As soon as we arrived, we decided to buy groceries. Unbeknownst to us, an Agape resident prepares family dinner every Monday and the person responsible for it had forgotten to do it that week. I saw this as an opportunity for us to get to know our hosts better and offered to prepare the meal instead after my friend Montrey suggested it.
We said grace and Justin Rosenstein asked me why I was in town. He had just gotten back from presenting his “Do Great Things Speech” at TechCrunch Disrupt in New York and offered to help me. I was grateful because I believed in the “Helping Humanity Thrive” mindset.
Identify the people that know each other in your network
My meetings with the VC’s went well and I learned that Justin’s brother, Perry, went to school with Kanyi. Kanyi and Geoff also knew each other and both offered to make introductions to contacts in their portfolios. Geoff and I spoke over the phone because he had to reschedule, but we agreed to meet in person after I moved to the Bay Area.
Craft your story and don’t talk about it, be about it
I quickly learned that people in tech don’t like investment bankers that much because they think that they’re just Finance guys that crunch numbers all day. With that in mind, my goal was to clarify that an investment banker is essentially a B2B salesman with deep industry knowledge and a strong quantitative background. In case that would not convince them enough, I decided to take a Computer Science class online from Stanford to learn how to communicate with engineers more effectively. I also wanted to prove that I could establish strategic partnerships and raise money quickly, so I helped organize Atlanta’s first Healthcare Hackathon with a startup and raised ~$40,000 in collaboration with its leadership team.
Take calculated risks and don’t be afraid to use your savings
I realized that finding a job long-distance would be difficult, so I asked Agape if I could stay there for a month in September. They agreed, so I bought a one-way ticket.
Know what you want
The type of company that I wanted to join had to have the following criteria:
- Team: Founders that have done it before
- Culture: Ethical, humble, and personable
- Early Stage: Series B or below
- Top Tier Investors: Due Diligence that I could trust on top of mine (ideally backed by Founders Fund, Collaborative Fund, and a16z)
- Market Opportunity (Size): Solving a problem that the CEO also has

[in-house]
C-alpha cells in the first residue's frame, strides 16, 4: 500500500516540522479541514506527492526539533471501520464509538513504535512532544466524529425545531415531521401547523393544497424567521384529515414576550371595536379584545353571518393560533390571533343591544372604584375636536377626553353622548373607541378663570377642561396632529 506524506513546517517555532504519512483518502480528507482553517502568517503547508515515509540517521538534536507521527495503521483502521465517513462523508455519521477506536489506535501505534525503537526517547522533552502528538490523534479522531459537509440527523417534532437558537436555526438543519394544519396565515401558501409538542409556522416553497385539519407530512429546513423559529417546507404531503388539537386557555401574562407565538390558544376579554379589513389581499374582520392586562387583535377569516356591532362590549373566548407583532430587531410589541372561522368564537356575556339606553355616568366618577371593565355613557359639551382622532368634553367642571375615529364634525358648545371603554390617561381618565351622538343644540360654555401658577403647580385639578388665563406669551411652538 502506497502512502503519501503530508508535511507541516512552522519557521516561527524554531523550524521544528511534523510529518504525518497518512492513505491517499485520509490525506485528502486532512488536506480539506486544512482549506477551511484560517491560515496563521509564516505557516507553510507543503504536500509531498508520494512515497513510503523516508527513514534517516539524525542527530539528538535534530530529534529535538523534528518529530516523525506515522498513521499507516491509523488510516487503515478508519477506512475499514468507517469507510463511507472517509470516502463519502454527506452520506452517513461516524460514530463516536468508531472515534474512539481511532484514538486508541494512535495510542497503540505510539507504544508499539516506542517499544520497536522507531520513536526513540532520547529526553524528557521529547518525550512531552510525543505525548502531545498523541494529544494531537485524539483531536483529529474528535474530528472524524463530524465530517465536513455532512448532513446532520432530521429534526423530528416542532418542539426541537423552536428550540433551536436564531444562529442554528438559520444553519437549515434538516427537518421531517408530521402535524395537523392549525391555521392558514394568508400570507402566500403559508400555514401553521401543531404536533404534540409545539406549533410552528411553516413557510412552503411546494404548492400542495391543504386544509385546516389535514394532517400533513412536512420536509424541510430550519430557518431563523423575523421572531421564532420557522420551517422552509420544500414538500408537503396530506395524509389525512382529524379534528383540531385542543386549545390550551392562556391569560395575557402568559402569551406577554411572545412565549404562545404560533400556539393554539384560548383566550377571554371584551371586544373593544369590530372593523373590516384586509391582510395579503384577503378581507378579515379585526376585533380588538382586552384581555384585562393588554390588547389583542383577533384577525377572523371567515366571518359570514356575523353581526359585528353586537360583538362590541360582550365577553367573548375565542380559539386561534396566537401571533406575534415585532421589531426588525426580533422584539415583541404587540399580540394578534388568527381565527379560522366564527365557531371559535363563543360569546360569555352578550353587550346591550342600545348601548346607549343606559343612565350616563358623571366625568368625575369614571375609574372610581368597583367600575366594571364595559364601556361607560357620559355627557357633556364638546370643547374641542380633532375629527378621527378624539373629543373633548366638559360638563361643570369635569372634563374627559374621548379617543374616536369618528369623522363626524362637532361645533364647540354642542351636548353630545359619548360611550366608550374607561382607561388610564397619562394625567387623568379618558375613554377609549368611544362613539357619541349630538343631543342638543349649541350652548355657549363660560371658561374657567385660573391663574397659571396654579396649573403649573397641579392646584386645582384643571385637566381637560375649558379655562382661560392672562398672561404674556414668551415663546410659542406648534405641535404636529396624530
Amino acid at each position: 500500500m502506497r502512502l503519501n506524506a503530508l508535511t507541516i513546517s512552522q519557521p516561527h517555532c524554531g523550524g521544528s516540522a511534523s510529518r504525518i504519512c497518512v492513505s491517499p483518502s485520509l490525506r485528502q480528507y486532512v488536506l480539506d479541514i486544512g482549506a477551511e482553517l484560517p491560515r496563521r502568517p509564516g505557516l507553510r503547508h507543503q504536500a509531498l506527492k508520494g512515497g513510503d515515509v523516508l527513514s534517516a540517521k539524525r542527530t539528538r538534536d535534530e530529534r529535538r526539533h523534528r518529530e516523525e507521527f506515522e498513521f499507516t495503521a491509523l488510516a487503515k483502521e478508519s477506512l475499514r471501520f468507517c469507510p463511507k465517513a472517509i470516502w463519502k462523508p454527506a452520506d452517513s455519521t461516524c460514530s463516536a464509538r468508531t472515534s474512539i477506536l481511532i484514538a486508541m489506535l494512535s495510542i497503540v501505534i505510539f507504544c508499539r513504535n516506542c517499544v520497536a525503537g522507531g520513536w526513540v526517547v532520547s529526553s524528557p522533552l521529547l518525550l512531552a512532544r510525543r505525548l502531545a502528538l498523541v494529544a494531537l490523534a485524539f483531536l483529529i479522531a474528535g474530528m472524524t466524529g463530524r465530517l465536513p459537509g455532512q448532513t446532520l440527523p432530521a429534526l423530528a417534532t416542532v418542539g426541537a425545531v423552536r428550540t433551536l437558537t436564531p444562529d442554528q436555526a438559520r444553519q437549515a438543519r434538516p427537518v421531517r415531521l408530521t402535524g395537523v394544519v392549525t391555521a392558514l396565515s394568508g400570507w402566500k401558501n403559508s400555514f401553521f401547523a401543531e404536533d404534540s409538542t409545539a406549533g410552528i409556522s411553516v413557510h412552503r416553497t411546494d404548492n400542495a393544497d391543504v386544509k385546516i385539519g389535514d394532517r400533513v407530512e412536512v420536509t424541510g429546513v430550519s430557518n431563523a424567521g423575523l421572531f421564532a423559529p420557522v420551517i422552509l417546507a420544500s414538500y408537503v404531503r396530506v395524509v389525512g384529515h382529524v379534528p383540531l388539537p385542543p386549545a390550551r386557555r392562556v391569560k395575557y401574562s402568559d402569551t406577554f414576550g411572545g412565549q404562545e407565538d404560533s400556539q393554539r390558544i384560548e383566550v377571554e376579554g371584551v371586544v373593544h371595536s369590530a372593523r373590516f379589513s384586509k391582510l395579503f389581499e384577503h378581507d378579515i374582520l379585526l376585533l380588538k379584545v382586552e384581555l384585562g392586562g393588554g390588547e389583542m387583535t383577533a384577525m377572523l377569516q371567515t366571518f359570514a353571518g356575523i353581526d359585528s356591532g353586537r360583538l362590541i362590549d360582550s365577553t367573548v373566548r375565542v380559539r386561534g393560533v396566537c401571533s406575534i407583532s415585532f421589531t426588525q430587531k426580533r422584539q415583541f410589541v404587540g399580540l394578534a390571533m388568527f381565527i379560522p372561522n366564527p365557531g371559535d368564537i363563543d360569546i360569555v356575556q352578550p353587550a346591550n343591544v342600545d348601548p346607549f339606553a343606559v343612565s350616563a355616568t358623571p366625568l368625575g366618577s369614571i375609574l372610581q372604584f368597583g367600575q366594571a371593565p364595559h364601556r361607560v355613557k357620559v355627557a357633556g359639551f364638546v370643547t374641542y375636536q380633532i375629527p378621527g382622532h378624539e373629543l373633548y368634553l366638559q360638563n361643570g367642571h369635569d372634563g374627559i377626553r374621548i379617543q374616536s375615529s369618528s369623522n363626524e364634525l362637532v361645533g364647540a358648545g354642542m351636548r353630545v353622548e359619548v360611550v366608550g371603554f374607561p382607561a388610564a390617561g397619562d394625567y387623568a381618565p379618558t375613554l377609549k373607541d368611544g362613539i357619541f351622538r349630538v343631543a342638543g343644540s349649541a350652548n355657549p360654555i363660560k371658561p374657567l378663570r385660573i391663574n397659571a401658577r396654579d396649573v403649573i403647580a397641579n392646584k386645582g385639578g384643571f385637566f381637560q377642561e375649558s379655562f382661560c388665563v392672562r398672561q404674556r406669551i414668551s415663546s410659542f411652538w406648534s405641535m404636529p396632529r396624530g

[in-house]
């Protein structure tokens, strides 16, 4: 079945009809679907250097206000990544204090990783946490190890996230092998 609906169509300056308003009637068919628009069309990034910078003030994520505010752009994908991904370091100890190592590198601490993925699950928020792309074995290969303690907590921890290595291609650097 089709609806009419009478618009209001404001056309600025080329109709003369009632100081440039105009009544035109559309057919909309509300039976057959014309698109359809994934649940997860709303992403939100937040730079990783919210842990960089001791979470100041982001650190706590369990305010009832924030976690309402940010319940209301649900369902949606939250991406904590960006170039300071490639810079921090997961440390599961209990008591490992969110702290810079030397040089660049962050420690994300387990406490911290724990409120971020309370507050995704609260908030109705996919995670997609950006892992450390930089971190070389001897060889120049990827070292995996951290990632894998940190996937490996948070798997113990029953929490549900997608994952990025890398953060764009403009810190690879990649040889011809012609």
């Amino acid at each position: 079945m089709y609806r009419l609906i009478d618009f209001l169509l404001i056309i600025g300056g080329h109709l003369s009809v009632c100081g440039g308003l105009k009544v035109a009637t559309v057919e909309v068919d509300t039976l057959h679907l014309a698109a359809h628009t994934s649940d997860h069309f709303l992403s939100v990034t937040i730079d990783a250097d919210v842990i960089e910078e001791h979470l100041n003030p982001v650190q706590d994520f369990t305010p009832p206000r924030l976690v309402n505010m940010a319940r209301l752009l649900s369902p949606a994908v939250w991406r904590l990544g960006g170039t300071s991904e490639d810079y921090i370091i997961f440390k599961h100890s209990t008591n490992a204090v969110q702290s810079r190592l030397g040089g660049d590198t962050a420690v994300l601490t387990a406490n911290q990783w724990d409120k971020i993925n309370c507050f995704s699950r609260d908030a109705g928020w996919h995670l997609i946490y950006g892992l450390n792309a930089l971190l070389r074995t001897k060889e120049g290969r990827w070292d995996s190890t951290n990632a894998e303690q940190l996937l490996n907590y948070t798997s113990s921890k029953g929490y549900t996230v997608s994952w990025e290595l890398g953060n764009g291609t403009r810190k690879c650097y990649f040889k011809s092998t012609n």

- Full-Stack Startup: A place where I could learn and add a lot of value
Build a support system (to help manage your psychology)
On the plane, I read about managing my psychology and learned that the quickest way to happiness is gratitude (Peak and Emotional Equations by Chip Conley are great if you’re interested). However, I still needed a support system. I wanted to be close with other minorities without an Ivy League background that had successfully built a network in Tech. I knew that Diversity was an issue, but Naithan Jones and Divine figured out a way.
They both followed me on Twitter, so I sent them a couple of Direct Messages to set up meetings during my first two weeks.
Real recognized real, and we hit it off immediately. After my meeting with Nait, he told me not to worry about anything and invited me to a dinner hosted by Erik Torenberg from Product Hunt. Nait emphasized that I had to meet this guy named Chris Lyons, Deputy Chief of Staff at Andreessen Horowitz. Chris and I clicked because he’s also from Atlanta and bought a one-way ticket to San Francisco as well. Chris offered to help me and we all started sticking together. After that, Nait introduced me to Ben Horowitz and Dori Caminong at Glide Memorial Church. Dori introduced me to Ben’s wife, Felicia, and they both kept me updated on ways that I could help them build bridges between tech and the community.
Take meetings that may seem off-topic
During that first week, my friend Josh Kahn also introduced me to his buddy Alex Regenstreich. This meeting was not supposed to be related to business at all, but I noticed that he knew Jane Yu, the Head of Partnerships & Philanthropy at AltSchool. AltSchool was on my list because it met all of the criteria above and lucky for me, Jane and Alex interned together at Google.
Don’t hesitate when it feels right
Jane and I met for coffee on Monday, September 22. It went very well, but she said she had no opportunities on her team. She offered to refer me to any other roles that I was interested in and I thanked her. That Friday, I got another e-mail from her asking if I would be interested in working on a paid project with her over the next 5–6 weeks. Without hesitation, I said yes and started that Tuesday (September 30). I was really happy about that because my girlfriend’s birthday was on September 24 and we had been praying for a job that we would be able to celebrate together when she came to visit me that weekend.
What’s even more crazy about that is my rescheduled meeting with Geoff was on Wednesday (October 1) and AltSchool is a Founders Fund portfolio company. During that meeting I asked him to be my mentor and we agreed to quarterly check-ins.
Work hard and over deliver
Two weeks later, the AltSchool project was completed and my contract was extended. I eventually earned a full-time position on the Growth Strategy team and moved into a new apartment.
Just to show you how God works, on my way to my new job, a man was trying to get my attention and I recognized that he was Charles Hudson, Partner at SoftTech VC. He said I looked familiar (I had e-mailed him a long time ago) and asked me if I lived in the area. We found out that we were neighbors and that led to a conversation about him becoming a mentor. What are the chances that I would have two African-American Venture Capitalists that are well-known in my circle (Charles and Kanyi)?
Suffice to say, I’m grateful. Grateful for Jane, my family, Alexa’s family, my mentors, and everyone that has supported me during this process.
2013–2014 was about creating online relationships and making them real. Stay tuned for what’s about to go down in 2015!
AltSchool is hiring: www.altschool.com/jobs
Feel free to e-mail me if you’re interested: email@example.com